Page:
The only type of Down syndrome that can be inherited is the translocation form. However, only around four percent of affected children suffer from this type of Down syndrome. Also, only about 50 percent of patients have the genetic defect passed on from the parents.The transfer of translation Down syndrome anomaly from the paternal side can occur in about 3 percent for the cases, while the risk ranges from 10 to 15 percent if the mother is the carrier of the genetic defect.

If you already have a child with Down syndrome and/or an advanced maternal age can also increase the vulnerability to giving birth to a child with Down syndrome.

Diagnosis of Down syndrome (Tests)

Screening tests for Down syndrome have now become a normal part of prenatal care, especially for expectant women over the age of 35 years. The varied screening tests are listed below.

The combined first trimester test carried out in 2 steps between the eleventh and thirteenth weeks of pregnancy include:

  • Blood tests: They are used to determine the levels of a hormone called human chorionic gonadotropin as well as pregnancy-associated plasma protein-A (PAPP-A).

  • Ultrasound: It involves a nuchal translucency screening test wherein the back of the baby’s neck is checked for presence of excess fluid.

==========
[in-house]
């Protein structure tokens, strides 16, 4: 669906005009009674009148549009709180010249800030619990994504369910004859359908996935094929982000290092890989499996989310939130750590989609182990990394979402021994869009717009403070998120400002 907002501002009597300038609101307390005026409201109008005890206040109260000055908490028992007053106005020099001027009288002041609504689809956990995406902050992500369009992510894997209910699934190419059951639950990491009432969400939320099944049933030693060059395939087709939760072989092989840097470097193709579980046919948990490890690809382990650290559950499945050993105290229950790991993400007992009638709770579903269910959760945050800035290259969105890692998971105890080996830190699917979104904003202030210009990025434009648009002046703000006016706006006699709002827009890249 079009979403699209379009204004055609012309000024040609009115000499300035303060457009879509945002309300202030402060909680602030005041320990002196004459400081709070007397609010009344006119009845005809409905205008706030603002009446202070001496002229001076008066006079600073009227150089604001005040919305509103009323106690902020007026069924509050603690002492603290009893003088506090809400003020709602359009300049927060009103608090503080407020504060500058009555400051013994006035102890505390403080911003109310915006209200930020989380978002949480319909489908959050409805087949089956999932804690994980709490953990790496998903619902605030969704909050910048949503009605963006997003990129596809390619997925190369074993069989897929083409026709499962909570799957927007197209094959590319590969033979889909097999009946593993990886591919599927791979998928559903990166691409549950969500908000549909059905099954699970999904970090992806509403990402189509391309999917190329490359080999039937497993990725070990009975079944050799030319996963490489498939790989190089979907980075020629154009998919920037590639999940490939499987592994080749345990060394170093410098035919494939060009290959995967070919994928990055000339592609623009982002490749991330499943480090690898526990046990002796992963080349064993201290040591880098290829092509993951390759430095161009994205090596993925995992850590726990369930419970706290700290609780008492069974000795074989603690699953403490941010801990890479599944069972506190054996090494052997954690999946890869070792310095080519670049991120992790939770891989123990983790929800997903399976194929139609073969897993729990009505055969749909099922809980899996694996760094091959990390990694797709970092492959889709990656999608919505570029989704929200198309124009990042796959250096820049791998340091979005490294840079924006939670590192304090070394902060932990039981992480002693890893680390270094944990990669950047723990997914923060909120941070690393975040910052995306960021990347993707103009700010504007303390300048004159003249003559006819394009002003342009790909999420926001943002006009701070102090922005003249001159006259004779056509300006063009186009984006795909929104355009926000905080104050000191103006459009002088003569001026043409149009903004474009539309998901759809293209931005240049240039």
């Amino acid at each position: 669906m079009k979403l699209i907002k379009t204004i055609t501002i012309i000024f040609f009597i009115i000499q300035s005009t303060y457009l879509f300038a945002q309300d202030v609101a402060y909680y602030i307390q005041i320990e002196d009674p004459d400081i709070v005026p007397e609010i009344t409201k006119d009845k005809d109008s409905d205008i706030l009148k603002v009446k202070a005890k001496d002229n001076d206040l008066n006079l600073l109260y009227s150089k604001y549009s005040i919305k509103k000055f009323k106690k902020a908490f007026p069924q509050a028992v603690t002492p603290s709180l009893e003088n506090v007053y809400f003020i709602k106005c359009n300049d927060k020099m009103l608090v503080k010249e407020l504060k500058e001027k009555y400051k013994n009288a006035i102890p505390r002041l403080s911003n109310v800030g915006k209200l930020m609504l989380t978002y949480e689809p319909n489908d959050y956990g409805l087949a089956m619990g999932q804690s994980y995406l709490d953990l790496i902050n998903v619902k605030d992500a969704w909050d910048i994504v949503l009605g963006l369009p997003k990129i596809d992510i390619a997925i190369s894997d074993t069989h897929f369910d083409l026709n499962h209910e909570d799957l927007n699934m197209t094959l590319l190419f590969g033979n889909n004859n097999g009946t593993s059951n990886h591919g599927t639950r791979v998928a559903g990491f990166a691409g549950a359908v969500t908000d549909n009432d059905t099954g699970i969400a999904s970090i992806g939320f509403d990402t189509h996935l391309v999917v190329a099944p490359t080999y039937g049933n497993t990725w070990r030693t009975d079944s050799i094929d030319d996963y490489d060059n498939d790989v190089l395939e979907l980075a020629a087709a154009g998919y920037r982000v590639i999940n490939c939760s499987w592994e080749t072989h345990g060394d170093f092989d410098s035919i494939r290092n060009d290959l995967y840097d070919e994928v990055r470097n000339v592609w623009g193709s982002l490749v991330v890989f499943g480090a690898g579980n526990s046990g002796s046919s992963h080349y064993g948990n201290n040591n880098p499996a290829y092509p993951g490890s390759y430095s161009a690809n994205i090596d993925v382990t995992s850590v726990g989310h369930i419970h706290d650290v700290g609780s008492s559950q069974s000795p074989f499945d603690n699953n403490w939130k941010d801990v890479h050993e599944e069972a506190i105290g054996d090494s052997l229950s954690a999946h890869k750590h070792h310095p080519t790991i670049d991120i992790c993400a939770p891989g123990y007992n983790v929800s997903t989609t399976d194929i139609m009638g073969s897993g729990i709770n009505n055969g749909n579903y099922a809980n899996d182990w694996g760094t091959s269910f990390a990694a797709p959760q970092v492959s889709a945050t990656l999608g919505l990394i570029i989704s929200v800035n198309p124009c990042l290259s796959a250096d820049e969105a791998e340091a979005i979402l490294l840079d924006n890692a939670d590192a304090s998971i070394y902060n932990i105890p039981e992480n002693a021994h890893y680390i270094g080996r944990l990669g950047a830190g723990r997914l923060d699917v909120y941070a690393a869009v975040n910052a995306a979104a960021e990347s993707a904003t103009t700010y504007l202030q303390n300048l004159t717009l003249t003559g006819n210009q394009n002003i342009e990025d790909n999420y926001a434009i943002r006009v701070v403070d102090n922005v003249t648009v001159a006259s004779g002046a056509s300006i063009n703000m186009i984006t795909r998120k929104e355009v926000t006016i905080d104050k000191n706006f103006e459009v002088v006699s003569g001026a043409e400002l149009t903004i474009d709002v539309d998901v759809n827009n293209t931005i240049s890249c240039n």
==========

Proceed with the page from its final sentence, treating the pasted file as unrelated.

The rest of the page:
Pregnant women can also go for full integrated testing that is performed in 2 parts during the first and second trimester. The combined results of the tests yield a lower false-positive rate as compared to the first trimester combined test.

  • Part one of the test is conducted during first trimester and includes blood test to determine “PAPP-A” and the nuchal translucency ultrasound test.

  • Part two conducted in second semester measures the levels of estriol, alpha fetoprotein, inhibin A and HCG in the blood.

It may be noted that only about five percent of the women have the chance of being identified as vulnerable to conceiving a child with Down syndrome; however the actual risk is even lower. In case the tests identify a risk, then more invasive screening procedures such as chorionic villus sampling, amniocentesis, analysis of circulating fetal DNA and percutaneous umbilical blood samplingare carried out.

If a newborn exhibits the features associated with Down syndrome, then the doctor will order a chromosomal karyotype test which checks for the presence of extra chromosomal material.

Treatment of Down syndrome

There is no cure for Down syndrome. Early intervention programs that help develop language, sensory, social, motor, self-help and cognitive skillscan help the child achieve the full potential of his/her restricted abilities and live a full life. Medical assistance from a team of specialists can take care of the varied health complications.

Life expectancy of Down syndrome patients

Advancements in the medical field and research have dramatically increased the life spans of individuals affected by Down syndrome. Affected babies rarely survived beyond the age of 10 years till only 8 decades ago. Currently, depending on the severity of the associated health complications, patients can expect to live for more than 50 years.